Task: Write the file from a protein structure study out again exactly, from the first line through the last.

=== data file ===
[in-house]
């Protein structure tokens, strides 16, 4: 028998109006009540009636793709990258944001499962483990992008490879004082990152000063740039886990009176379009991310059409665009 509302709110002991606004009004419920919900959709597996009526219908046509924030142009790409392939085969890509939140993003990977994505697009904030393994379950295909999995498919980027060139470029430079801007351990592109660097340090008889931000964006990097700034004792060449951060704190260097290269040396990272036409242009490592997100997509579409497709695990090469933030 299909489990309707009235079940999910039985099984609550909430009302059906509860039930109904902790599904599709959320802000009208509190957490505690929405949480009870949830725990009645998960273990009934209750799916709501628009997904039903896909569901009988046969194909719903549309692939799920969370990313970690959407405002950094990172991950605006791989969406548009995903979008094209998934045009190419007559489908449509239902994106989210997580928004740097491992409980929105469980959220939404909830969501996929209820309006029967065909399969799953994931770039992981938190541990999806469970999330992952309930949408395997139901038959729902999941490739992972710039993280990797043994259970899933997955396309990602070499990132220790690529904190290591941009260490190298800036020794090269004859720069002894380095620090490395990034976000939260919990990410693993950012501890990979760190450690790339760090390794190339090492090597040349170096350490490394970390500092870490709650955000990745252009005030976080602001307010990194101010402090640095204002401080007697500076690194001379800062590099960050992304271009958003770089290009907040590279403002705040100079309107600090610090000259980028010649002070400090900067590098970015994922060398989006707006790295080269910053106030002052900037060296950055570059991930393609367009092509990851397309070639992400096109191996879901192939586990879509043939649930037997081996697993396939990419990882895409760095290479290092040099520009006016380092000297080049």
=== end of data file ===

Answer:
[in-house]
């Protein structure tokens, strides 16, 4: 028998109006009540009636793709990258944001499962483990992008490879004082990152000063740039886990009176379009991310059409665009 509302709110002991606004009004419920919900959709597996009526219908046509924030142009790409392939085969890509939140993003990977994505697009904030393994379950295909999995498919980027060139470029430079801007351990592109660097340090008889931000964006990097700034004792060449951060704190260097290269040396990272036409242009490592997100997509579409497709695990090469933030 299909489990309707009235079940999910039985099984609550909430009302059906509860039930109904902790599904599709959320802000009208509190957490505690929405949480009870949830725990009645998960273990009934209750799916709501628009997904039903896909569901009988046969194909719903549309692939799920969370990313970690959407405002950094990172991950605006791989969406548009995903979008094209998934045009190419007559489908449509239902994106989210997580928004740097491992409980929105469980959220939404909830969501996929209820309006029967065909399969799953994931770039992981938190541990999806469970999330992952309930949408395997139901038959729902999941490739992972710039993280990797043994259970899933997955396309990602070499990132220790690529904190290591941009260490190298800036020794090269004859720069002894380095620090490395990034976000939260919990990410693993950012501890990979760190450690790339760090390794190339090492090597040349170096350490490394970390500092870490709650955000990745252009005030976080602001307010990194101010402090640095204002401080007697500076690194001379800062590099960050992304271009958003770089290009907040590279403002705040100079309107600090610090000259980028010649002070400090900067590098970015994922060398989006707006790295080269910053106030002052900037060296950055570059991930393609367009092509990851397309070639992400096109191996879901192939586990879509043939649930037997081996697993396939990419990882895409760095290479290092040099520009006016380092000297080049």